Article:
The World Cancer Research Fund (WCRF) has spoken out about the issue of salt content in foods, calling for all companies to label their products more clearly. This is in response to the increasing number of stomach cancer cases that have been linked to a high consumption of salt. High levels of salt are particularly prominent in popular foods such as bread, bacon, cheese, breakfast cereals, crisps and soup.
The recommended daily salt intake for adults is 6g, which is approximately around one full teaspoon. This figure is obviously less for children and babies, and the following are the general guidelines for salt intake depending on age:
. 1 to 3 years: 2g salt a day (0.8g sodium).
. 4 to 6 years: 3g salt a day (1.2g sodium).
. 7 to 10 years: 5g salt a day (2g sodium).
. 11 years and over: 6g salt a day (2.4g sodium).
The WCRF say that if adults strictly kept to this 6g limit, then this could help to reduce the 6,000 new cases of stomach cancer each year in the UK by 14% (around 800). Kate Mendoza, health of health information at the charity, says, “Stomach cancer is difficult to treat successfully because most cases are not caught until the disease is well-established. This places even greater emphasis on making lifestyle choices to prevent the disease occurring in the first place – such as cutting down on salt intake and eating more fruit and vegetables.”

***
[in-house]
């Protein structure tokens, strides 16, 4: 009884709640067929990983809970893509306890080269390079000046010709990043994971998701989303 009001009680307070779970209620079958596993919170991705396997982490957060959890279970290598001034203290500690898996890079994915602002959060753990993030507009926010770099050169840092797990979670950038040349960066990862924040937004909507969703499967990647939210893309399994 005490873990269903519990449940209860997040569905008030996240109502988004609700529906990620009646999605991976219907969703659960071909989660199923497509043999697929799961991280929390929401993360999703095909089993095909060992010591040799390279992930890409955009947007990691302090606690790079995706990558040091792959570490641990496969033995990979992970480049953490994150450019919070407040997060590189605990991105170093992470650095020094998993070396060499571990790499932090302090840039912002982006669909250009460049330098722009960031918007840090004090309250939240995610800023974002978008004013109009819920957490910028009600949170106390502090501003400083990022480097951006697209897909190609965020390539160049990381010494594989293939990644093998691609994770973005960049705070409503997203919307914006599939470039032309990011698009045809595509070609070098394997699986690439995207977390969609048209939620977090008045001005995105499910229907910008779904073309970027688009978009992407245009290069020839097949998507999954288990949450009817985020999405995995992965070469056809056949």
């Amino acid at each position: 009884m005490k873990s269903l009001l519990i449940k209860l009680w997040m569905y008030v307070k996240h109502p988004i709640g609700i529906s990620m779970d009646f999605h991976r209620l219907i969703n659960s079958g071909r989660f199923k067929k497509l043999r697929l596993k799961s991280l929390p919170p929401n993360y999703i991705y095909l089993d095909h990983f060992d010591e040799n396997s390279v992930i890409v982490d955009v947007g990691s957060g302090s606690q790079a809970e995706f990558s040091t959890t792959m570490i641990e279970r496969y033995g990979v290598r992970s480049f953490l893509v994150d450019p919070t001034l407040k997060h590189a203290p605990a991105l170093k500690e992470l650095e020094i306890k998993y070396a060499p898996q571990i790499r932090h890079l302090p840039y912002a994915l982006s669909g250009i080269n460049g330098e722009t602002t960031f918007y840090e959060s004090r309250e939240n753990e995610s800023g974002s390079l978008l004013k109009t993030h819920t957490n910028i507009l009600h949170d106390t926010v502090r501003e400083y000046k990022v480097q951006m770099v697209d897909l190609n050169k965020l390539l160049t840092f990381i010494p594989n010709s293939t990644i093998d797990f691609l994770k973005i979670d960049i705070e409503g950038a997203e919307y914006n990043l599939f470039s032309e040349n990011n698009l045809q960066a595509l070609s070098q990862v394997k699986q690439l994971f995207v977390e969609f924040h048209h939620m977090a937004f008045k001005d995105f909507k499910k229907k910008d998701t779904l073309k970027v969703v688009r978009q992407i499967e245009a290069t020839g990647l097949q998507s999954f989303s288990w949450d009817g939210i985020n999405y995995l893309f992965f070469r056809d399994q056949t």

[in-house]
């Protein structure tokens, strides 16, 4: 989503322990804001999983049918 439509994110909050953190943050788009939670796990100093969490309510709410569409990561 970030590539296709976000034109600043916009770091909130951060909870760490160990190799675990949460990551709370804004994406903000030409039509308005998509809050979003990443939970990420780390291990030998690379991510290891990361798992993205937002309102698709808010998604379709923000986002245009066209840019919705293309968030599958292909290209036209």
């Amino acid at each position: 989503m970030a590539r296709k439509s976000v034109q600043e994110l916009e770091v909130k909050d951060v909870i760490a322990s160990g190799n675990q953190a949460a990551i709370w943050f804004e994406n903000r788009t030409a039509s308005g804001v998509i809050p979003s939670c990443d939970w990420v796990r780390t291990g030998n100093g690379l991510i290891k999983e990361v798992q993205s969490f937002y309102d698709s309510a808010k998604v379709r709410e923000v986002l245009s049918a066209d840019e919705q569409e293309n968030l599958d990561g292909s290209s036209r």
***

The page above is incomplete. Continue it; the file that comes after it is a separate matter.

She further continued, “Because around three-quarters of the salt we consume is already in processed food when we buy it, WCRF would like to see traffic light labelling on the front of food and drink packaging to give clear guidance on the levels of salt as well as sugar, fat and saturated fat. Standardised labelling among retailers and manufacturers – rather than the different voluntary systems currently in place – would help consumers make better informed and healthy choices.”
As Kate Mendoza explained, the difficult aspect of dealing with stomach cancer is that it is not usually diagnosed until the disease is at an advanced stage. Medical Specialists Pharmacy advises that you visit your doctor immediately for a check-up if you suffer from any of the following early symptoms of stomach cancer:
. Persistent indigestion.
. A bloated feeling after eating.
. Trapped wind and incessant burping.
. Feeling full very soon after beginning to eat.
. Difficulty in swallowing.
As you can see, many of the early-stage symptoms of stomach cancer are quite similar to those of irritable bowel syndrome (IBS). This is why it is vital to see your GP who will ask you detailed questions, and refer you for further scans if necessary. If it is IBS you have, then this can be treated with a wide range of effective medications such as Mebeverine and Buscopan IBS relief. In addition, there is also the medication Lansoprazole which can help with acid reflux problems that cause heartburn and complications with swallowing. All aforementioned medicines are available at low prices from the Stomach and Bowel section of the Medical Specialists Pharmacy website.